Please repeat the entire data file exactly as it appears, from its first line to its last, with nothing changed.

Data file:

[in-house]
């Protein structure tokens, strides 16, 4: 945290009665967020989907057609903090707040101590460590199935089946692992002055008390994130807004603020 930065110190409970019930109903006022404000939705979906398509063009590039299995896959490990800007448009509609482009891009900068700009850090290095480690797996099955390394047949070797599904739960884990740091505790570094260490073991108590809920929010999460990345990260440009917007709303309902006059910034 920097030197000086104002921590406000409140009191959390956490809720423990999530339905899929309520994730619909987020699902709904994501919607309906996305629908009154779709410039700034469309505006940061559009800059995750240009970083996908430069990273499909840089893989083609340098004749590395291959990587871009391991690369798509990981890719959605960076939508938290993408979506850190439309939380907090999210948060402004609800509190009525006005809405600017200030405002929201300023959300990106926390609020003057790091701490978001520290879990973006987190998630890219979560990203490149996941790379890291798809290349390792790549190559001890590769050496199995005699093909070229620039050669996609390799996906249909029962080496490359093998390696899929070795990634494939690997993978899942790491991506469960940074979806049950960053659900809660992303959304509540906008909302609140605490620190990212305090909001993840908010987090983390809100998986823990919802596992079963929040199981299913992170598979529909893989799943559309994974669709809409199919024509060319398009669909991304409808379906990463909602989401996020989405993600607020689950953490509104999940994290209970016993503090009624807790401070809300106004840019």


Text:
[in-house]
């Protein structure tokens, strides 16, 4: 945290009665967020989907057609903090707040101590460590199935089946692992002055008390994130807004603020 930065110190409970019930109903006022404000939705979906398509063009590039299995896959490990800007448009509609482009891009900068700009850090290095480690797996099955390394047949070797599904739960884990740091505790570094260490073991108590809920929010999460990345990260440009917007709303309902006059910034 920097030197000086104002921590406000409140009191959390956490809720423990999530339905899929309520994730619909987020699902709904994501919607309906996305629908009154779709410039700034469309505006940061559009800059995750240009970083996908430069990273499909840089893989083609340098004749590395291959990587871009391991690369798509990981890719959605960076939508938290993408979506850190439309939380907090999210948060402004609800509190009525006005809405600017200030405002929201300023959300990106926390609020003057790091701490978001520290879990973006987190998630890219979560990203490149996941790379890291798809290349390792790549190559001890590769050496199995005699093909070229620039050669996609390799996906249909029962080496490359093998390696899929070795990634494939690997993978899942790491991506469960940074979806049950960053659900809660992303959304509540906008909302609140605490620190990212305090909001993840908010987090983390809100998986823990919802596992079963929040199981299913992170598979529909893989799943559309994974669709809409199919024509060319398009669909991304409808379906990463909602989401996020989405993600607020689950953490509104999940994290209970016993503090009624807790401070809300106004840019």